This New Year’s Eve my family watched a most fitting movie: Midnight in Paris. As time relentlessly marches forward and 2011 refuses to stay, we hung out with a narrator who is immerses in nostalgia and wishes he could roll back the clock.
This Woody Allen movie is a lovely tale with a picturesque backdrop. The story’s message, given a bit heavy-handedly at the end, is that the best time is the time we’re in. At any rate, we don’t have a choice in the matter. Until a reliable Time Machine is invented, this is where we are, and the forward march continues undeterred.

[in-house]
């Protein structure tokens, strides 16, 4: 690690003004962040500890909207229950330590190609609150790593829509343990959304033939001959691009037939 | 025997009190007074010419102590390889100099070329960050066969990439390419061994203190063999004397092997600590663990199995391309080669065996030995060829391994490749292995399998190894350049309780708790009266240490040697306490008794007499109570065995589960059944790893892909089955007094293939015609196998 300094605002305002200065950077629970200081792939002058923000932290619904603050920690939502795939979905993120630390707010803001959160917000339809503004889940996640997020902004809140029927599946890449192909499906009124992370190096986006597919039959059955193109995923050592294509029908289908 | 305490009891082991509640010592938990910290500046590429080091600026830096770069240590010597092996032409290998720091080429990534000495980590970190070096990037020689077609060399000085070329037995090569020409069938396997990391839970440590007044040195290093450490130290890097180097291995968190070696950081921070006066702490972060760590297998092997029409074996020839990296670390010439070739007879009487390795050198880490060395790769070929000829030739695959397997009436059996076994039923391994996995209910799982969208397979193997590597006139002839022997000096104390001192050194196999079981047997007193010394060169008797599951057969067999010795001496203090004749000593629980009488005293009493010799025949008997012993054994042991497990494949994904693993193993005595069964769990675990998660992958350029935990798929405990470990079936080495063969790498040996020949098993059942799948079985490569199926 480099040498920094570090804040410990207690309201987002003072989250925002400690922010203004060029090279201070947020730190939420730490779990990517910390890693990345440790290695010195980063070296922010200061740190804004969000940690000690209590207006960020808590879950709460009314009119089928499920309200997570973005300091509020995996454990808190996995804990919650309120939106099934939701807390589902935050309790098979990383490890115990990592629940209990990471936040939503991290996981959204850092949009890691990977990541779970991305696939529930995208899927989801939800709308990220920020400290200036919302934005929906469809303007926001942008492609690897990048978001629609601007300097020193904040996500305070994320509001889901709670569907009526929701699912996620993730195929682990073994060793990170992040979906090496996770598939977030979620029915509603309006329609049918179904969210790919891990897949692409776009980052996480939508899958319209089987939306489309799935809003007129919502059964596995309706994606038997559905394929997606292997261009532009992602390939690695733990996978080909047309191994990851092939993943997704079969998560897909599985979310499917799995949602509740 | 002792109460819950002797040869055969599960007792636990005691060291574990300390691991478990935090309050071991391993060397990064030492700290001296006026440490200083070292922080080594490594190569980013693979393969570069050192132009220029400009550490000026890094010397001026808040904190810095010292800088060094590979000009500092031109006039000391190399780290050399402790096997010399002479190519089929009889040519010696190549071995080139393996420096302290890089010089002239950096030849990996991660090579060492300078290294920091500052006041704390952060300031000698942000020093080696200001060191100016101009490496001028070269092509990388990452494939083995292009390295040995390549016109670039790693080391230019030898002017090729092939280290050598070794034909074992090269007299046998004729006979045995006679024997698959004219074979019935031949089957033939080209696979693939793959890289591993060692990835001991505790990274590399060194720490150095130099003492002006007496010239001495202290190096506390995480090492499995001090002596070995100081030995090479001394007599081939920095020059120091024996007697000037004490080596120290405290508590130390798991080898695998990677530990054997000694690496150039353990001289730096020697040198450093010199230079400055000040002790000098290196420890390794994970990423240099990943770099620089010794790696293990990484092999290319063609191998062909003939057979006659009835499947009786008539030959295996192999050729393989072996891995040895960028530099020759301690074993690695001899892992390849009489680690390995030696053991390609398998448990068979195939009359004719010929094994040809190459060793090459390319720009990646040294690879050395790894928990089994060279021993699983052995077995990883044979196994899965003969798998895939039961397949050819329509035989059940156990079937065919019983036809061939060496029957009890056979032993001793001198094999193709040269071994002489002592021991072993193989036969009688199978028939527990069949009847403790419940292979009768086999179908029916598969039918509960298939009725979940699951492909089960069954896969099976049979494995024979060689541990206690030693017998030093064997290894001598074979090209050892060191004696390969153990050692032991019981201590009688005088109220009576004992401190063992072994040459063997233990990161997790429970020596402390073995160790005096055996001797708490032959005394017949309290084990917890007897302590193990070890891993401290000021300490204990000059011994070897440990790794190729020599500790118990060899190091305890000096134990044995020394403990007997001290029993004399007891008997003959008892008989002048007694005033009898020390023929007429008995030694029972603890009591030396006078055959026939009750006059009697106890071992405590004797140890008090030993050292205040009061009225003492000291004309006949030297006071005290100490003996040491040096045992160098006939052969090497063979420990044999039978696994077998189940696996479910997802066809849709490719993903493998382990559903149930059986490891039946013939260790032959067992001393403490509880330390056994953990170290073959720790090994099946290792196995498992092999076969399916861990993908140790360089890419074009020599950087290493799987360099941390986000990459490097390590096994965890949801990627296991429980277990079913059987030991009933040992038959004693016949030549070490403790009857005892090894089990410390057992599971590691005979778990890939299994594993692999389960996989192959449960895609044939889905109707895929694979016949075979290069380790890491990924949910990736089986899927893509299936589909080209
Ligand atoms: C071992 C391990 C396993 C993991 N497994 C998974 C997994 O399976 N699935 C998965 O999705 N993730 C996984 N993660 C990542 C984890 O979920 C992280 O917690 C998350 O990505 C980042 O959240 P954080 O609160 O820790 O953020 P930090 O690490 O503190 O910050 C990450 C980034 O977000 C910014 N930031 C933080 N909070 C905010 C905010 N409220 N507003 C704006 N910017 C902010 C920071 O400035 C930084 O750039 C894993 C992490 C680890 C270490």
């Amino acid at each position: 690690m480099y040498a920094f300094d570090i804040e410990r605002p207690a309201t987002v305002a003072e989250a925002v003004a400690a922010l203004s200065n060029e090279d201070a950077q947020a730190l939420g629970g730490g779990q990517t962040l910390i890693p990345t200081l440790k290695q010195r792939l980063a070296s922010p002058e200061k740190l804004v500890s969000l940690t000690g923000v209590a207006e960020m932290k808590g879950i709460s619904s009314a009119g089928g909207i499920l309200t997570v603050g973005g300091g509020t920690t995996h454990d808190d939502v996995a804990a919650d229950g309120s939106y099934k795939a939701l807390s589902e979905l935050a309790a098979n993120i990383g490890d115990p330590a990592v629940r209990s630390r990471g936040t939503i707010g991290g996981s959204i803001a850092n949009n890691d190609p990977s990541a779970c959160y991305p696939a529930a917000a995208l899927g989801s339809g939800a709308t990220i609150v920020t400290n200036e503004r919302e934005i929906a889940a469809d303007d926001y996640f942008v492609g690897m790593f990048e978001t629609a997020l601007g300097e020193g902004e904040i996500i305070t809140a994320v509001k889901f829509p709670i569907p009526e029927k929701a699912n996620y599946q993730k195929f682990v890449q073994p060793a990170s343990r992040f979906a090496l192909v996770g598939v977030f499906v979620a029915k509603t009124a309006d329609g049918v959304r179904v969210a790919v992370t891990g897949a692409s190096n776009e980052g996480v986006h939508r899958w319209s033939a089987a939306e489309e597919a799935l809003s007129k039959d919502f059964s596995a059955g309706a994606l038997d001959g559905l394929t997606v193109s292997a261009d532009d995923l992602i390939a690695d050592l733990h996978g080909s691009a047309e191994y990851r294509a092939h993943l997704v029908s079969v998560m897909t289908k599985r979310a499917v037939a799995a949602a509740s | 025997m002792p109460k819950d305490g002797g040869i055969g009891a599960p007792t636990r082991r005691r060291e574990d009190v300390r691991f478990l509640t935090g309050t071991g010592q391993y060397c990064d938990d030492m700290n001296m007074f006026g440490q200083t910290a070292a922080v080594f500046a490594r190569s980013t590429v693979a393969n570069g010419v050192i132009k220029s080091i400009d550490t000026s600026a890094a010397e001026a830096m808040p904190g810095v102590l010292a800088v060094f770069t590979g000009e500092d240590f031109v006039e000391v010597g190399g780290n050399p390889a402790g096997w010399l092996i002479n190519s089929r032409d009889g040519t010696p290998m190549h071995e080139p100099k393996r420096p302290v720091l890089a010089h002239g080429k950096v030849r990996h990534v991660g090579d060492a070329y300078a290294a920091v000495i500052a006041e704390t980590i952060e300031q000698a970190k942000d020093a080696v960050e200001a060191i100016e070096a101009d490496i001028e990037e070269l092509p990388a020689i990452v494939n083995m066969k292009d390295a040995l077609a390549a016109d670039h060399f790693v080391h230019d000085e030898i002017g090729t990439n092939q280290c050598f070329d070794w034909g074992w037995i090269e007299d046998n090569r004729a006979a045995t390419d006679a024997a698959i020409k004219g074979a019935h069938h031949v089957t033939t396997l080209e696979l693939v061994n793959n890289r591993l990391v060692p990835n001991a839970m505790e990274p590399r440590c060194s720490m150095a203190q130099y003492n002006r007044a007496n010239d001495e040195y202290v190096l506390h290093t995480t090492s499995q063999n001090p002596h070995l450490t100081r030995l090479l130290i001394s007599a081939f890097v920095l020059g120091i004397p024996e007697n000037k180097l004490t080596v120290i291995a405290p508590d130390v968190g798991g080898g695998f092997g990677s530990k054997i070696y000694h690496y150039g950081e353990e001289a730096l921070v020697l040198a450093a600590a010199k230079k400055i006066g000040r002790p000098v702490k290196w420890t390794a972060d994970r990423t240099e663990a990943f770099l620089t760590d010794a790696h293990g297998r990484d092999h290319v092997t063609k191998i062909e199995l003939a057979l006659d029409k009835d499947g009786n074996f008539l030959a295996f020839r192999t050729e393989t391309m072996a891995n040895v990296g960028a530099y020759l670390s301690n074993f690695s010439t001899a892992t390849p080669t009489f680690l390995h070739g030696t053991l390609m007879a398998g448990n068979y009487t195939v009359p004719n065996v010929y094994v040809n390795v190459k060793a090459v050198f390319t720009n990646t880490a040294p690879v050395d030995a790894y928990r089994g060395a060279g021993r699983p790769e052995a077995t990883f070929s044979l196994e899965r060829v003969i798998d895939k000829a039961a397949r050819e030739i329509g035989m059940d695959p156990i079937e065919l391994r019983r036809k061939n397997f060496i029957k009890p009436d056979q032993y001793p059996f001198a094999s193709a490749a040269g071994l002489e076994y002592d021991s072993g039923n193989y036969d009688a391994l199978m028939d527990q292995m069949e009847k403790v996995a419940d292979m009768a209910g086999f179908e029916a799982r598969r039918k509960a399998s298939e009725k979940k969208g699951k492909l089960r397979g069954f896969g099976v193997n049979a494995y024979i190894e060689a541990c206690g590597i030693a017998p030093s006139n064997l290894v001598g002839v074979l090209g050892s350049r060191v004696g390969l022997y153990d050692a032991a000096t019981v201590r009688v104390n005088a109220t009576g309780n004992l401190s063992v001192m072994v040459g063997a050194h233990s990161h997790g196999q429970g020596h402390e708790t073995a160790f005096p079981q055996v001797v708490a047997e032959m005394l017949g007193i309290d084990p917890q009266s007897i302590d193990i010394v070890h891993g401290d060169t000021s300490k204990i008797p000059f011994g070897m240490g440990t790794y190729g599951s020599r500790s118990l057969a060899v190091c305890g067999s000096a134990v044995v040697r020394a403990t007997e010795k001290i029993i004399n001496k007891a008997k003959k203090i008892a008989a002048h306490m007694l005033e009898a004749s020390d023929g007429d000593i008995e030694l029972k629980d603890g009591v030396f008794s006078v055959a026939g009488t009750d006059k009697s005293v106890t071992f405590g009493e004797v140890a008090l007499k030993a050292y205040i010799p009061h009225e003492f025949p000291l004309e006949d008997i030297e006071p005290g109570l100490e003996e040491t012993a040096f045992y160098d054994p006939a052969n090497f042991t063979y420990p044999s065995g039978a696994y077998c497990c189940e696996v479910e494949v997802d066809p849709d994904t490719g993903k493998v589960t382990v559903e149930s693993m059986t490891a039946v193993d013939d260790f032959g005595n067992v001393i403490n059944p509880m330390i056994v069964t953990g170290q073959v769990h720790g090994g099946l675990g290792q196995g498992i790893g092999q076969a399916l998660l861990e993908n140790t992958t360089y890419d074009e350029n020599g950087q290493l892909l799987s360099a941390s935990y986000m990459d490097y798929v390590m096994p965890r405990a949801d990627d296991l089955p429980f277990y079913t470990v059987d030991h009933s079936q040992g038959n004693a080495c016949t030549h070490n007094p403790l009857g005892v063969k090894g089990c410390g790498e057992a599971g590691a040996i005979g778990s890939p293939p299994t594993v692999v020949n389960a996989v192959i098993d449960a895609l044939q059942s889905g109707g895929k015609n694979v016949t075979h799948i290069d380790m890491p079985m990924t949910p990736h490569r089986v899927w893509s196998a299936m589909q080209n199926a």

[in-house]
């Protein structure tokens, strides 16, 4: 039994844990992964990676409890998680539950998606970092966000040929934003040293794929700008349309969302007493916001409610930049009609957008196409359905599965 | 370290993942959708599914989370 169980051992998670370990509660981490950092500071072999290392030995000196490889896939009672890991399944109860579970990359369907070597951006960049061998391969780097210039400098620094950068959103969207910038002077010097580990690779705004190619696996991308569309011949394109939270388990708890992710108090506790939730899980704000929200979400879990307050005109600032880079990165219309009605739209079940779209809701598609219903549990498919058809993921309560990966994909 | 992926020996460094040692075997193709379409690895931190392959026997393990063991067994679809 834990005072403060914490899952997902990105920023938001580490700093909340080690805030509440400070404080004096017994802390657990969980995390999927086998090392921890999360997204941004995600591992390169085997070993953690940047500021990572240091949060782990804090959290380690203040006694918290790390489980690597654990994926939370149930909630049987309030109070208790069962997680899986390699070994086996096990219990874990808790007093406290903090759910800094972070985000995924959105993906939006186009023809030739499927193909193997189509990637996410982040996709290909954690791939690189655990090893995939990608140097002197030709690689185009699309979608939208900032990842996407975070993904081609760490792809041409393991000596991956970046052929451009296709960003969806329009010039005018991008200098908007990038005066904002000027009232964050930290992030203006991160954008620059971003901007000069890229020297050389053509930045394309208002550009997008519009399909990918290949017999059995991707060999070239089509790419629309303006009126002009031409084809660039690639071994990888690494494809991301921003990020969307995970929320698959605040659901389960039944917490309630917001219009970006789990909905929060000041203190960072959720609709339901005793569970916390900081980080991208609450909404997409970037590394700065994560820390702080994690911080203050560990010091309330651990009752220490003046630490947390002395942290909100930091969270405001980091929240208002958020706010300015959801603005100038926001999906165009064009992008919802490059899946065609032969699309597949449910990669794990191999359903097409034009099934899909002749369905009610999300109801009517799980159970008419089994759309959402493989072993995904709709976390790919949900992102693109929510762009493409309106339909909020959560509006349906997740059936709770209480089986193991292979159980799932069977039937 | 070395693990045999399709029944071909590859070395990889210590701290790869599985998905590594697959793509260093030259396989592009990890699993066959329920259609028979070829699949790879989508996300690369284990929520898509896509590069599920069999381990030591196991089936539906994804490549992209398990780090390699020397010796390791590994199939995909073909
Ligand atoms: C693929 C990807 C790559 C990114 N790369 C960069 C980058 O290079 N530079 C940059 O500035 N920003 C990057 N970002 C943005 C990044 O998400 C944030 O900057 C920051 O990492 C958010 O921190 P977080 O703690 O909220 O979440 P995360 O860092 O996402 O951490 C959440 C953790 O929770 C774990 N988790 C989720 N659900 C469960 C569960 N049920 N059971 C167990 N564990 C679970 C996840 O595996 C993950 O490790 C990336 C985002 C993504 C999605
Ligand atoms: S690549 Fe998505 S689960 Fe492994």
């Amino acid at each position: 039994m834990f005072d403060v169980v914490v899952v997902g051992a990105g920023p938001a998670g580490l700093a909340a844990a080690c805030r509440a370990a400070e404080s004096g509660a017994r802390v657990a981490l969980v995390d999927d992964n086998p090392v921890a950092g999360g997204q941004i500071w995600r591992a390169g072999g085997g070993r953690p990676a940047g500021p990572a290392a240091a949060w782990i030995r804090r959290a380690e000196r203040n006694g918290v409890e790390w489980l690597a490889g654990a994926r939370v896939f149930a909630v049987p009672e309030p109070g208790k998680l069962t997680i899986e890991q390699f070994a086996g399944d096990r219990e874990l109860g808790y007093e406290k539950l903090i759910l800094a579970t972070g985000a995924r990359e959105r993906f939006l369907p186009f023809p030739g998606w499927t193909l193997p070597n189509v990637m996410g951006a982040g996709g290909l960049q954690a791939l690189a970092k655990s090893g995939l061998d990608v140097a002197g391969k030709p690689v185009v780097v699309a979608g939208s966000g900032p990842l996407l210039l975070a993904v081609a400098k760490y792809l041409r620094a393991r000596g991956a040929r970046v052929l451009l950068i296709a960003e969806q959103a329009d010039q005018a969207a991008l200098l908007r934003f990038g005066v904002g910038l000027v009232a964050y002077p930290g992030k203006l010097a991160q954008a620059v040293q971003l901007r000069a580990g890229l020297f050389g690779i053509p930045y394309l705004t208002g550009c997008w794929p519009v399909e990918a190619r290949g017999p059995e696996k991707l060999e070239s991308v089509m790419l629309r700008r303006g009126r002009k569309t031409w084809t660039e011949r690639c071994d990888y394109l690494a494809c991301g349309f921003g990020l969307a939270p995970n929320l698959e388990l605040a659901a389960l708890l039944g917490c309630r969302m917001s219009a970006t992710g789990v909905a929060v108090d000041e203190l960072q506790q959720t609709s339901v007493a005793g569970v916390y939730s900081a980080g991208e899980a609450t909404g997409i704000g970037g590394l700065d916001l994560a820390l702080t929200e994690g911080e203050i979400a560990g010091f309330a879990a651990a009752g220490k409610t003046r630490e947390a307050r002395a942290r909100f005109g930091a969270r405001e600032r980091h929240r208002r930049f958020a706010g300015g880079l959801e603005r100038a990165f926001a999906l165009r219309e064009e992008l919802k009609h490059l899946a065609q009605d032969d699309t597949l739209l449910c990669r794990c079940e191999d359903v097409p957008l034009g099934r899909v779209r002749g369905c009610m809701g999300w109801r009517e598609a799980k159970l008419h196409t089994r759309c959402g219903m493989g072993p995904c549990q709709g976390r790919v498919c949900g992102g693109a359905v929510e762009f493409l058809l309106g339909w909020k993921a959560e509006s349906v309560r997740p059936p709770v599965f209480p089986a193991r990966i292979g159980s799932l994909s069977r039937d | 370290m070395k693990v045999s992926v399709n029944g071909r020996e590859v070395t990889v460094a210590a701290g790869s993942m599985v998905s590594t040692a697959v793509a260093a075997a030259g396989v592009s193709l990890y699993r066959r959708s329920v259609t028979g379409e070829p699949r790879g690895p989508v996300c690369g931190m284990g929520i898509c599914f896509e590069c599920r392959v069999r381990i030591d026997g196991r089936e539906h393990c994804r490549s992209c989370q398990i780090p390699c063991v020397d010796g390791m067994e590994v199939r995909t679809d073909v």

Or does it? It occurs to me that in literature you can, in that special way we inhabit stories, really be in any time and any place. We can even take others with us. They’re called readers.
I’m not smart enough to think of time in terms of physics, or metaphysics. But I know stories.
I look at Father Time in this old fashioned card, and suddenly I don’t feel oppressed by him.